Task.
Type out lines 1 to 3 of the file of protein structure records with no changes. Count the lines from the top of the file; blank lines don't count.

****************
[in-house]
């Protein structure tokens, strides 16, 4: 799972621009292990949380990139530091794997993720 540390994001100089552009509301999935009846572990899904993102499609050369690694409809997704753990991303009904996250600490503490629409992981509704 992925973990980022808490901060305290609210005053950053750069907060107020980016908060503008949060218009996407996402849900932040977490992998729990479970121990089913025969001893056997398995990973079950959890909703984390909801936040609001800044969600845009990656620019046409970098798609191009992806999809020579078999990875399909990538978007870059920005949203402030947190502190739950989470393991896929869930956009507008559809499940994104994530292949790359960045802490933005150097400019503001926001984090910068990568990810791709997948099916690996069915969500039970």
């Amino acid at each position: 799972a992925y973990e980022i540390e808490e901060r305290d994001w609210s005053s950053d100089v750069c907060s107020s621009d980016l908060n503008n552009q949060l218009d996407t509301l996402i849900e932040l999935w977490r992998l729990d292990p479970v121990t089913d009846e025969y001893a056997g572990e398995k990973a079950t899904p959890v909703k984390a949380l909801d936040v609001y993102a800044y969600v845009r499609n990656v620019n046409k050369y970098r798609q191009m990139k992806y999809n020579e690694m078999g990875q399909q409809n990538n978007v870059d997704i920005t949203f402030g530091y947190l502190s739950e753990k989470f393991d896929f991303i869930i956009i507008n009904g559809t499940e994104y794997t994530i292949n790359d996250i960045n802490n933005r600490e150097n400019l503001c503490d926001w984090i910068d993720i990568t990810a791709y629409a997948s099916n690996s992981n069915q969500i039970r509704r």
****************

[in-house]
């Protein structure tokens, strides 16, 4: 799972621009292990949380990139530091794997993720 540390994001100089552009509301999935009846572990899904993102499609050369690694409809997704753990991303009904996250600490503490629409992981509704 992925973990980022808490901060305290609210005053950053750069907060107020980016908060503008949060218009996407996402849900932040977490992998729990479970121990089913025969001893056997398995990973079950959890909703984390909801936040609001800044969600845009990656620019046409970098798609191009992806999809020579078999990875399909990538978007870059920005949203402030947190502190739950989470393991896929869930956009507008559809499940994104994530292949790359960045802490933005150097400019503001926001984090910068990568990810791709997948099916690996069915969500039970």
């Amino acid at each position: 799972a992925y973990e980022i540390e808490e901060r305290d994001w609210s005053s950053d100089v750069c907060s107020s621009d980016l908060n503008n552009q949060l218009d996407t509301l996402i849900e932040l999935w977490r992998l729990d292990p479970v121990t089913d009846e025969y001893a056997g572990e398995k990973a079950t899904p959890v909703k984390a949380l909801d936040v609001y993102a800044y969600v845009r499609n990656v620019n046409k050369y970098r798609q191009m990139k992806y999809n020579e690694m078999g990875q399909q409809n990538n978007v870059d997704i920005t949203f402030g530091y947190l502190s739950e753990k989470f393991d896929f991303i869930i956009i507008n009904g559809t499940e994104y794997t994530i292949n790359d996250i960045n802490n933005r600490e150097n400019l503001c503490d926001w984090i910068d993720i990568t990810a791709y629409a997948s099916n690996s992981n069915q969500i039970r509704r």